A Multi-Institutional Study of Learning via Student Involvement in Humanitarian Free and Open Source Software Projects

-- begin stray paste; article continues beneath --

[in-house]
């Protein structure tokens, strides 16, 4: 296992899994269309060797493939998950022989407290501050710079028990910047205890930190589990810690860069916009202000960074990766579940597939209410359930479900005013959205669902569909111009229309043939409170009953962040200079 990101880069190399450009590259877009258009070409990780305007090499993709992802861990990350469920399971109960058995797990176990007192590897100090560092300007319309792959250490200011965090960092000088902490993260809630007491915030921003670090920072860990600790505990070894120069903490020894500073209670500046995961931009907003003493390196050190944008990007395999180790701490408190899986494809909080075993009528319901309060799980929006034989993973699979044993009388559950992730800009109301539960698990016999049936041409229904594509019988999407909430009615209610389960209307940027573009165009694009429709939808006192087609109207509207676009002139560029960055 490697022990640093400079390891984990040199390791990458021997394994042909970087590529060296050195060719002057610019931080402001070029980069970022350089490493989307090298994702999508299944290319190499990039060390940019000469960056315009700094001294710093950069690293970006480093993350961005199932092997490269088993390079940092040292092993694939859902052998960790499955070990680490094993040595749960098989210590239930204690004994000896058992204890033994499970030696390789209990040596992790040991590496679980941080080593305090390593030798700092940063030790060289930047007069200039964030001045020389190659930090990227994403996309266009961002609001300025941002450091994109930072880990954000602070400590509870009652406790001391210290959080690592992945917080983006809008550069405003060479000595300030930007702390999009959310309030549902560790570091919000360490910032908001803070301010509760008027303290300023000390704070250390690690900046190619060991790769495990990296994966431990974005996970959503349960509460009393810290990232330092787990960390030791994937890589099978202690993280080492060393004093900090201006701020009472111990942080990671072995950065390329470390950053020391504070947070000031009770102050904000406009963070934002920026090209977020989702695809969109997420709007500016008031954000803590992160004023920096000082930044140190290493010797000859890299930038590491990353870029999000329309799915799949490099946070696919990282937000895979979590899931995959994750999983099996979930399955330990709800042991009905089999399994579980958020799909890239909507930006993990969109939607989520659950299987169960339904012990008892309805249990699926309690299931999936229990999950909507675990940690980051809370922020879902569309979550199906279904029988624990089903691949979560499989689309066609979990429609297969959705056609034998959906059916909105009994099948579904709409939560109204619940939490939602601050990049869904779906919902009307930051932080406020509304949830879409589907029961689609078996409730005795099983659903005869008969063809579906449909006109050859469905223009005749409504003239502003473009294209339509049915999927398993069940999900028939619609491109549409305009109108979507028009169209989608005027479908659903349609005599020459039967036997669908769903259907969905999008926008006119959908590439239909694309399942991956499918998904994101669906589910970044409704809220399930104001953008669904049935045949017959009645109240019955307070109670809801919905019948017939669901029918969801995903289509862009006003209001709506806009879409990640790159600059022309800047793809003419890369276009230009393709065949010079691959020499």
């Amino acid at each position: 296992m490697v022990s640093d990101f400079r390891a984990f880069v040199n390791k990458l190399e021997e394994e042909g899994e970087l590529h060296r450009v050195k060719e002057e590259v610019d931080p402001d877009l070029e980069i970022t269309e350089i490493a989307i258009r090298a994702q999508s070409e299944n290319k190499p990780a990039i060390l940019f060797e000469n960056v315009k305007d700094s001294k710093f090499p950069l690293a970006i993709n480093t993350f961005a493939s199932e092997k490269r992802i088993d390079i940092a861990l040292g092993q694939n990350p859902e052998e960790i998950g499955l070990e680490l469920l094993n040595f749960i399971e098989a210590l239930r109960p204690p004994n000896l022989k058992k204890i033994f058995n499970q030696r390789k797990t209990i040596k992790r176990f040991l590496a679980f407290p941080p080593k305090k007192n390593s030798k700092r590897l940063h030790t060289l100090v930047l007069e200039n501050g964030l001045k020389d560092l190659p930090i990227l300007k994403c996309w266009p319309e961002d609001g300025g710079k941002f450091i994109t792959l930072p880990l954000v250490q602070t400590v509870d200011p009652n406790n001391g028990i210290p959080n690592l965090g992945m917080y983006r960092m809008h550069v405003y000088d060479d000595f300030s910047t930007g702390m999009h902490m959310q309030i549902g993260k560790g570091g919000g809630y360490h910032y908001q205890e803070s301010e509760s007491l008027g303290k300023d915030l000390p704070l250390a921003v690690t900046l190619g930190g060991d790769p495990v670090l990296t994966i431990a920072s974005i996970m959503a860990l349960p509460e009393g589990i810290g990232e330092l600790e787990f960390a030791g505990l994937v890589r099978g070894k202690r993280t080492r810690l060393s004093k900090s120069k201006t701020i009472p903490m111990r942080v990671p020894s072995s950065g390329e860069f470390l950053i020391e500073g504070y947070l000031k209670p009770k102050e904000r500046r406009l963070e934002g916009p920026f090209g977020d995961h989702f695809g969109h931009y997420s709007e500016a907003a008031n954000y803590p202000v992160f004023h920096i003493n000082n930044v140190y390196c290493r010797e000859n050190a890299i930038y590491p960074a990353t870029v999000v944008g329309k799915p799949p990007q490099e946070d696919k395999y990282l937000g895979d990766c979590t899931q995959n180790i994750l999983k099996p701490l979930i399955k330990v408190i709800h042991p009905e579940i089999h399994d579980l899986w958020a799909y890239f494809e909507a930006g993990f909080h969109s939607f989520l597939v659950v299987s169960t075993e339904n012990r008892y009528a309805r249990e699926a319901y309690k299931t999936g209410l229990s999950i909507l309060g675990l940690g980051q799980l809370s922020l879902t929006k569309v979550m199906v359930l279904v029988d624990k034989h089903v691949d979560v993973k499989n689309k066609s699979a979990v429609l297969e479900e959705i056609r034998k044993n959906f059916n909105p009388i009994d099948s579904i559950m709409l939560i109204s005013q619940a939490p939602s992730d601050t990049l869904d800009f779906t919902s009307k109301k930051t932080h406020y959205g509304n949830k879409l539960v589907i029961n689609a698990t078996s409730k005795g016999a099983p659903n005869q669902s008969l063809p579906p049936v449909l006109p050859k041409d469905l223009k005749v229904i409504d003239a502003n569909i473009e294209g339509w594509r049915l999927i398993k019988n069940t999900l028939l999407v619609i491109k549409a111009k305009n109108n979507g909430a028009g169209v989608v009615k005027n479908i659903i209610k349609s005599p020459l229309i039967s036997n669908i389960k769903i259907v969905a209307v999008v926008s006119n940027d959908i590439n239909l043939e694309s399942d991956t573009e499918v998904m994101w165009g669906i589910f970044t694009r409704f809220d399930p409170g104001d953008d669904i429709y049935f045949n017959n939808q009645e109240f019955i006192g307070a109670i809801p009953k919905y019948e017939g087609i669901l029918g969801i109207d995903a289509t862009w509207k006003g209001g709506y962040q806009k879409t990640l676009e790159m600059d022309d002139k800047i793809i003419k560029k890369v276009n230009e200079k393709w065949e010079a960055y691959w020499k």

Context: It is common practice in academia to have students work with “toy” projects in software engineering courses. One way to make such courses more realistic and reduce the gap between academic courses and industry needs is getting students involved in Open Source Projects with faculty supervision. Objective: This study aims to summarize existing information on how open source projects have been used to facilitate students’ learning of software engineering. Method: A systematic mapping study was undertaken by identifying, filtering and classifying primary studies using a predefined strategy. Results: 53 papers were selected and classified. The main results were: a) most studies focus on comprehensive software engineering courses, although some papers deal with specific areas; b) the most prevalent approach was the traditional project method; c) surveys are the main learning assessment instrument, especially for student self-assessment; d) conferences are the typical publication venue; and e) more than half of the studies were published in the last five years. Conclusions: The resulting map gives an overview of the existing initiatives in this context and shows gaps where further research can be pursued.